Pub Date: Aug. 26, 1946

ISBN: 0452277507

Page Count: 114

Publisher: Harcourt, Brace

Review Posted Online: Nov. 2, 2011

Kirkus Reviews Issue: Aug. 1, 1946

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With her second novel, Ng further proves she’s a sensitive, insightful writer with a striking ability to illuminate life in...

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This incandescent portrait of suburbia and family, creativity, and consumerism burns bright.

It’s not for nothing that Ng (Everything I Never Told You, 2014) begins her second novel, about the events leading to the burning of the home of an outwardly perfect-seeming family in Shaker Heights, Ohio, circa 1997, with two epigraphs about the planned community itself—attesting to its ability to provide its residents with “protection forever against…unwelcome change” and “a rather happy life” in Utopia. But unwelcome change is precisely what disrupts the Richardson family’s rather happy life, when Mia, a charismatic, somewhat mysterious artist, and her smart, shy 15-year-old daughter, Pearl, move to town and become tenants in a rental house Mrs. Richardson inherited from her parents. Mia and Pearl live a markedly different life from the Richardsons, an affluent couple and their four high school–age children—making art instead of money (apart from what little they need to get by); rooted in each other rather than a particular place (packing up what fits in their battered VW and moving on when “the bug” hits); and assembling a hodgepodge home from creatively repurposed, scavenged castoffs and love rather than gathering around them the symbols of a successful life in the American suburbs (a big house, a large family, gleaming appliances, chic clothes, many cars). What really sets Mia and Pearl apart and sets in motion the events leading to the “little fires everywhere” that will consume the Richardsons’ secure, stable world, however, is the way they hew to their own rules. In a place like Shaker Heights, a town built on plans and rules, and for a family like the Richardsons, who have structured their lives according to them, disdain for conformity acts as an accelerant, setting fire to the dormant sparks within them. The ultimate effect is cataclysmic. As in Everything I Never Told You, Ng conjures a sense of place and displacement and shows a remarkable ability to see—and reveal—a story from different perspectives. The characters she creates here are wonderfully appealing, and watching their paths connect—like little trails of flame leading inexorably toward one another to create a big inferno—is mesmerizing, casting into new light ideas about creativity and consumerism, parenthood and privilege.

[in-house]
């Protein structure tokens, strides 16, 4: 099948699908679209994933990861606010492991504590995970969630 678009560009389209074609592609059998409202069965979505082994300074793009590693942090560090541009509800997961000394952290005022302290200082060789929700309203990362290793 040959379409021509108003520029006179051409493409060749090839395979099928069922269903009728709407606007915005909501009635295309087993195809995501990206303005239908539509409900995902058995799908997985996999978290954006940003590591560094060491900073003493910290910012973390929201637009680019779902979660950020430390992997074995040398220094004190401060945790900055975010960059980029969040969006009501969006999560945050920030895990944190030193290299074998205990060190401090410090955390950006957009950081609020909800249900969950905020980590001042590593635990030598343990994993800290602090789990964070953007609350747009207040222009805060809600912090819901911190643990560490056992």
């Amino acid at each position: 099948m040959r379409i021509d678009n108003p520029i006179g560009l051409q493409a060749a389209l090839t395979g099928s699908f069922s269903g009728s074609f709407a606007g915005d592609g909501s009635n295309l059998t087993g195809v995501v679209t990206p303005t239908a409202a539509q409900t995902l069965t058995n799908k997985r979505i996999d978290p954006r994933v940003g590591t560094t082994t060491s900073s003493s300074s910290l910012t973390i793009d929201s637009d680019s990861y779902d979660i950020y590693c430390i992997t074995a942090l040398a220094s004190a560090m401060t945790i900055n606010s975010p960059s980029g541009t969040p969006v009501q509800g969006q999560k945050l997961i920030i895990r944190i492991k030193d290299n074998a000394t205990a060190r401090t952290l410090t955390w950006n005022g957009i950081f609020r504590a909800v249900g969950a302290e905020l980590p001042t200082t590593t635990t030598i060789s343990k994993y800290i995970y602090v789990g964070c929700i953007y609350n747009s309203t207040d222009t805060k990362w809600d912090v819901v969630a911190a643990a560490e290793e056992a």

With her second novel, Ng further proves she’s a sensitive, insightful writer with a striking ability to illuminate life in America.

Pub Date: Sept. 12, 2017

ISBN: 978-0-7352-2429-2

Page Count: 384

Publisher: Penguin Press

Review Posted Online: June 20, 2017

Kirkus Reviews Issue: July 1, 2017